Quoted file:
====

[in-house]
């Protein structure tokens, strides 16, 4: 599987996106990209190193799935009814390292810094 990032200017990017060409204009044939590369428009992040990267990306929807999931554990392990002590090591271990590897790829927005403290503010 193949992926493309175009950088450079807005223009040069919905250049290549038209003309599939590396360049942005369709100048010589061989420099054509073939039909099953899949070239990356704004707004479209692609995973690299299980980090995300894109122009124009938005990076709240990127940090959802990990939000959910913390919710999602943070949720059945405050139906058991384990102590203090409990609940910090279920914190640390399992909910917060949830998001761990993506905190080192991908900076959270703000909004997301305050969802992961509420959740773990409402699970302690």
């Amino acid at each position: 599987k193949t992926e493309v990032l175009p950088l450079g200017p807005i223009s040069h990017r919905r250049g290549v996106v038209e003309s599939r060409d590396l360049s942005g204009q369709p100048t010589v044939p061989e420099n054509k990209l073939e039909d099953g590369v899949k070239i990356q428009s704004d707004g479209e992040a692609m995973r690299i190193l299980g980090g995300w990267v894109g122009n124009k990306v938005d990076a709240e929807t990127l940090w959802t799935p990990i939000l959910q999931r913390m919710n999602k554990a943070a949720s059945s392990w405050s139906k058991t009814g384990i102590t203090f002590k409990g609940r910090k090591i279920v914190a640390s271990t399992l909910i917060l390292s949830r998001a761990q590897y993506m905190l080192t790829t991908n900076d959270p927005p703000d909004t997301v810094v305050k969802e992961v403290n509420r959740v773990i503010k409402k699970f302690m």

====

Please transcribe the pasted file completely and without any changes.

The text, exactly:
[in-house]
């Protein structure tokens, strides 16, 4: 599987996106990209190193799935009814390292810094 990032200017990017060409204009044939590369428009992040990267990306929807999931554990392990002590090591271990590897790829927005403290503010 193949992926493309175009950088450079807005223009040069919905250049290549038209003309599939590396360049942005369709100048010589061989420099054509073939039909099953899949070239990356704004707004479209692609995973690299299980980090995300894109122009124009938005990076709240990127940090959802990990939000959910913390919710999602943070949720059945405050139906058991384990102590203090409990609940910090279920914190640390399992909910917060949830998001761990993506905190080192991908900076959270703000909004997301305050969802992961509420959740773990409402699970302690």
């Amino acid at each position: 599987k193949t992926e493309v990032l175009p950088l450079g200017p807005i223009s040069h990017r919905r250049g290549v996106v038209e003309s599939r060409d590396l360049s942005g204009q369709p100048t010589v044939p061989e420099n054509k990209l073939e039909d099953g590369v899949k070239i990356q428009s704004d707004g479209e992040a692609m995973r690299i190193l299980g980090g995300w990267v894109g122009n124009k990306v938005d990076a709240e929807t990127l940090w959802t799935p990990i939000l959910q999931r913390m919710n999602k554990a943070a949720s059945s392990w405050s139906k058991t009814g384990i102590t203090f002590k409990g609940r910090k090591i279920v914190a640390s271990t399992l909910i917060l390292s949830r998001a761990q590897y993506m905190l080192t790829t991908n900076d959270p927005p703000d909004t997301v810094v305050k969802e992961v403290n509420r959740v773990i503010k409402k699970f302690m």